The Federal Court System can be just as confusing as the State systems (see our post on the FL State System here), but hopefully this post will help clarify the basics.
"The judicial power of the United States, shall be vested in one Supreme Court, and in such inferior courts as the Congress may from time to time ordain and establish." U.S. Const. Art. III Based on this power, Congress has established the current Federal court system: the District Courts; the Circuit Courts of Appeals; and the Supreme Court. In addition, there are a few more subject-specific courts established, such as Bankruptcy Court and the Martial court system. For more information, see the Court Roles and Structure. Please keep in mind that the terminology, while similar to the State system, differs somewhat in relation to the level of authority denoted. Both the Federal and State systems have a Supreme Court, which is the highest court in either system. The Appellate and Trial court levels, however, differ in their terminology. In the State system, the appellate courts are district courts and the trial courts are circuit courts while the Federal system appellate courts are circuit courts and the trial courts are district courts. As the graphic above shows, a federal claim starts in one of the District Courts and then moves up to the Appellate level and the Supreme Court level if necessary. Each state has at least one district, and some have two or three. For example, Florida is split into three Federal districts:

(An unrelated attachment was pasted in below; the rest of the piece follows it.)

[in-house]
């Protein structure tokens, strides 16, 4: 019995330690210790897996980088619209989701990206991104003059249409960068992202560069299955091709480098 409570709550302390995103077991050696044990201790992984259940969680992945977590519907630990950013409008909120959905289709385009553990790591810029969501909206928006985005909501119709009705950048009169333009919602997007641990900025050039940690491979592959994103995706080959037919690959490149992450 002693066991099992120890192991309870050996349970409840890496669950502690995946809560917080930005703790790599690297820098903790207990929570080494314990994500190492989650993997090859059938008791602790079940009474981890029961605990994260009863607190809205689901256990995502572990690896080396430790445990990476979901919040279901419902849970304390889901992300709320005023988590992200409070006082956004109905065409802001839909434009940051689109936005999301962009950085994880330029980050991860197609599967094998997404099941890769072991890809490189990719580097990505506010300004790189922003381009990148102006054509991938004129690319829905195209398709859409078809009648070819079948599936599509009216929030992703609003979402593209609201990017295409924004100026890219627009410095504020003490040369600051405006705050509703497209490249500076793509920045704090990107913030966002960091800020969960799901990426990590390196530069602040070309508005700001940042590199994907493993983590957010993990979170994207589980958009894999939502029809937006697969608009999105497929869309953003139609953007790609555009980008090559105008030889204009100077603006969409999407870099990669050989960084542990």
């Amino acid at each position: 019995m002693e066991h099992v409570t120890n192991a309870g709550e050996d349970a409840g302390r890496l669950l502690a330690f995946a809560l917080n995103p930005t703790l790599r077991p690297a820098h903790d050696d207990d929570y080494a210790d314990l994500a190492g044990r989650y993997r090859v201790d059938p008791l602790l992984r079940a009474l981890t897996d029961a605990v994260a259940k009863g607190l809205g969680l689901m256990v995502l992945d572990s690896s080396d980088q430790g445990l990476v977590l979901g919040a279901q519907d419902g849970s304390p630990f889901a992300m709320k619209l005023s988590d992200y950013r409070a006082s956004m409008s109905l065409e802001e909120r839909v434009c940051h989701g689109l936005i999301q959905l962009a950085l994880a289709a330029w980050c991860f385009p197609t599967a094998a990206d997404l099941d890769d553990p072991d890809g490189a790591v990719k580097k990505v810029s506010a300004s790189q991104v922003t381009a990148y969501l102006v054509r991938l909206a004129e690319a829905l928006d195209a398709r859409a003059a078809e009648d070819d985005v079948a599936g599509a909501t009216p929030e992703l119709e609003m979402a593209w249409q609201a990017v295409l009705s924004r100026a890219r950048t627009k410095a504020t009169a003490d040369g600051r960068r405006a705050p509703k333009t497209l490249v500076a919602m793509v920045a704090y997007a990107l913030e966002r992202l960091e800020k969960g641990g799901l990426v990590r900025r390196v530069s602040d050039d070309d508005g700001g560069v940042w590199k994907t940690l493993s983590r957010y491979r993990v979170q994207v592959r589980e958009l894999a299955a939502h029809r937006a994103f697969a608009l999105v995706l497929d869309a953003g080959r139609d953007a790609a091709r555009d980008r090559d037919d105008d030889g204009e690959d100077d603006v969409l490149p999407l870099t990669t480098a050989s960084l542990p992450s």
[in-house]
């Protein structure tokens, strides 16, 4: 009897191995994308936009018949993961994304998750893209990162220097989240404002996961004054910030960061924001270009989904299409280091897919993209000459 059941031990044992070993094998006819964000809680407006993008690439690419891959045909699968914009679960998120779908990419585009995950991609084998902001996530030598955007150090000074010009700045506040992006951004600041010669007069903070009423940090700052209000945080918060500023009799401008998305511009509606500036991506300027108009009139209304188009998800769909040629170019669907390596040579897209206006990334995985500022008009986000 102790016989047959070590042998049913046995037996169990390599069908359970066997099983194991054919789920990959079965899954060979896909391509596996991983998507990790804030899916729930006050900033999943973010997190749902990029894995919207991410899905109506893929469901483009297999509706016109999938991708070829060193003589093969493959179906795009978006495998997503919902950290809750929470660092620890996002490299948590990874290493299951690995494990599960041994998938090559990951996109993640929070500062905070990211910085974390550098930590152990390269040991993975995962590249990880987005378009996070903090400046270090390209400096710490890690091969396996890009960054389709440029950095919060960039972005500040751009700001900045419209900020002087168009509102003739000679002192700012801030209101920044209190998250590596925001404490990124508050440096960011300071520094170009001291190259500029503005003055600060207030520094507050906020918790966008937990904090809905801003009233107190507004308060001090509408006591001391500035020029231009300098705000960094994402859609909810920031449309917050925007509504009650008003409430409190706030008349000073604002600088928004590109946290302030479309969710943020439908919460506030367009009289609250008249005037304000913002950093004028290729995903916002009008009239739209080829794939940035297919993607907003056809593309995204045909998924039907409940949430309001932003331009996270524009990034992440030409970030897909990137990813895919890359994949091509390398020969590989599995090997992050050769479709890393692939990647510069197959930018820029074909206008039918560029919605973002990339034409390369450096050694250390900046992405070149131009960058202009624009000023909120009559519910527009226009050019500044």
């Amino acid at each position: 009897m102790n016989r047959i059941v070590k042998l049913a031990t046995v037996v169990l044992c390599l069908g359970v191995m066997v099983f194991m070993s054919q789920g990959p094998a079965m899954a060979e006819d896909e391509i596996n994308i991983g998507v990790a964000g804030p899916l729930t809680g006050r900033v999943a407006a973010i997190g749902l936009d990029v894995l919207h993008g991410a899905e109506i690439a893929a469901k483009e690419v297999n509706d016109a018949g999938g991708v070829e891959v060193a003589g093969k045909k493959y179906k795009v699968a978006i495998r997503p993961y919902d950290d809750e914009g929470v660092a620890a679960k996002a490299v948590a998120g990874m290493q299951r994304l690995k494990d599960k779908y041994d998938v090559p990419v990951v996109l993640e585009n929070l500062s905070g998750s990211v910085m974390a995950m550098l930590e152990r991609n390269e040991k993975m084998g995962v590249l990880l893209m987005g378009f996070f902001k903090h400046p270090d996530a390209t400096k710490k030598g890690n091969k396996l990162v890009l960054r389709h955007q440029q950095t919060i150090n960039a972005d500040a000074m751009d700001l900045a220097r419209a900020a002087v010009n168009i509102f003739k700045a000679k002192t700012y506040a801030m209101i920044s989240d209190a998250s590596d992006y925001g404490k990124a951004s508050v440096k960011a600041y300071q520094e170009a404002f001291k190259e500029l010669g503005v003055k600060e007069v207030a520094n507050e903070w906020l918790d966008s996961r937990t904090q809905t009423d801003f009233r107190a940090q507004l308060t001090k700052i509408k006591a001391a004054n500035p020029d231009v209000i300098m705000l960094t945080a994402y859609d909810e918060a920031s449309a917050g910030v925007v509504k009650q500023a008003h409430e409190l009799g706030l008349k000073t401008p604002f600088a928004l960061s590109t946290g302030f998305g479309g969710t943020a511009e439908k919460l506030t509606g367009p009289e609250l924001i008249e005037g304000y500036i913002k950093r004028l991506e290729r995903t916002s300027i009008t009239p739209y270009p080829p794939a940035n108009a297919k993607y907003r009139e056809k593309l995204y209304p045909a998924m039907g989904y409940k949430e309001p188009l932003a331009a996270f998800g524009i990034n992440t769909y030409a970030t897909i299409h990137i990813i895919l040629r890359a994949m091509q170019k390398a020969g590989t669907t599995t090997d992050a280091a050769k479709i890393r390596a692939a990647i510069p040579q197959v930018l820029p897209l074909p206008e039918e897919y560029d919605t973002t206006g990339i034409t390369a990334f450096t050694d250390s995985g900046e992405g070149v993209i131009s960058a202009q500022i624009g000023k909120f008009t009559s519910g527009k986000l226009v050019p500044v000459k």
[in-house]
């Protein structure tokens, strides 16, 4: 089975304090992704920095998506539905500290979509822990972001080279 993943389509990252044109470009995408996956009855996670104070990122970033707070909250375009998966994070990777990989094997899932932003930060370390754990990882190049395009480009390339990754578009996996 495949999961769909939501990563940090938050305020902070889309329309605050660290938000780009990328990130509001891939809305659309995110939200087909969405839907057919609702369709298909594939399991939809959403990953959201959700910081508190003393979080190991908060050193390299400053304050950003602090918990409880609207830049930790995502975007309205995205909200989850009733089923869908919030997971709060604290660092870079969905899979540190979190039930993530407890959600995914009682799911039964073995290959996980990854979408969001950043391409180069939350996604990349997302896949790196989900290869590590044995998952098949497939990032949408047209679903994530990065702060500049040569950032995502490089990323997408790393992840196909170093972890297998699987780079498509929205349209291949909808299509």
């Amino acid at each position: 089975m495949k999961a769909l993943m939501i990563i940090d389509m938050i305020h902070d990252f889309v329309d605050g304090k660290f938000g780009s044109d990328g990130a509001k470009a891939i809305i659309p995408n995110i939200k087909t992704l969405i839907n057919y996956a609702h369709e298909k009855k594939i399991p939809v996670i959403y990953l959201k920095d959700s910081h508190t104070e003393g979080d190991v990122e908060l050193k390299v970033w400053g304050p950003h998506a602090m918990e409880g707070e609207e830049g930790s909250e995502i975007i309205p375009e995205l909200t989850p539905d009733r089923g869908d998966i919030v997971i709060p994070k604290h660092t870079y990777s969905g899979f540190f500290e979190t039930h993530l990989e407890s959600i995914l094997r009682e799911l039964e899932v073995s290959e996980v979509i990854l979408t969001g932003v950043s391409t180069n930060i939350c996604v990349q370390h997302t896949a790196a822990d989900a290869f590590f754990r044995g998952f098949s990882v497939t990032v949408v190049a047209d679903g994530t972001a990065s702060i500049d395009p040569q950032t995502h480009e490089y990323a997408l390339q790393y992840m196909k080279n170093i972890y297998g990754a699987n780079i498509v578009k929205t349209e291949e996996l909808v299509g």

Northern District of Florida
Northern District: "The Northern District comprises the counties of Alachua, Bay, Calhoun, Dixie, Escambia, Franklin, Gadsden, Gilchrist, Gulf, Holmes, Jackson, Jefferson, Lafayette, Leon, Levy, Liberty, Madison, Okaloosa, Santa Rosa, Taylor, Wakulla, Walton, and Washington. Court for the Northern District is held in Tallahassee, Gainesville, Marianna, Panama City and Pensacola."
Middle District of Florida
Middle District: "The Middle District comprises the counties of Baker, Bradford, Brevard, Charlotte, Citrus, Clay, Collier, Columbia, De Soto, Duval, Flagler, Glades, Hamilton, Hardee, Hendry, Hernando, Hillsborough, Lake, Lee, Manatee, Marion, Nassau, Orange, Osceola, Pasco, Pinellas, Polk, Putnam, St. Johns, Sarasota, Seminole, Sumter, Suwannee, Union, and Volusia. Court for the Middle District is held in Tampa, Fernandina, Fort Myers, Jacksonville, Live Oak, Ocala, Orlando and St. Petersburg."
Southern District of Florida
Southern District: "The Southern District comprises the counties of Broward, Dade, Highlands, Indian River, Martin, Monroe, Okeechobee, Palm Beach, and St. Lucie. Court for the Southern District is held in Miami, Fort Lauderdale, Fort Pierce, Key West, and West Palm Beach."
Pay close attention to where your case is located within the three districts. If your case goes to the appellate level from the FL District Court, you would file in an 11th Circuit Court.
Map of the 11 Circuits in the United States
As you can see above, FL falls within the 11th Circuit along with Alabama and Georgia. In Florida, the 11th Circuit Courts are located in Miami and Jacksonville. The other two 11th Circuit Courts are in Atlanta, GA, and Montgomery, AL. Here's a graph of how a case filed in Federal Court in Florida would ascend through the court hierarchy:
The decision to file in State or Federal court can be tricky, but grasping a knowledge and understanding of how each system works (and where you would have to travel based on where you filed) can help make that decision easier.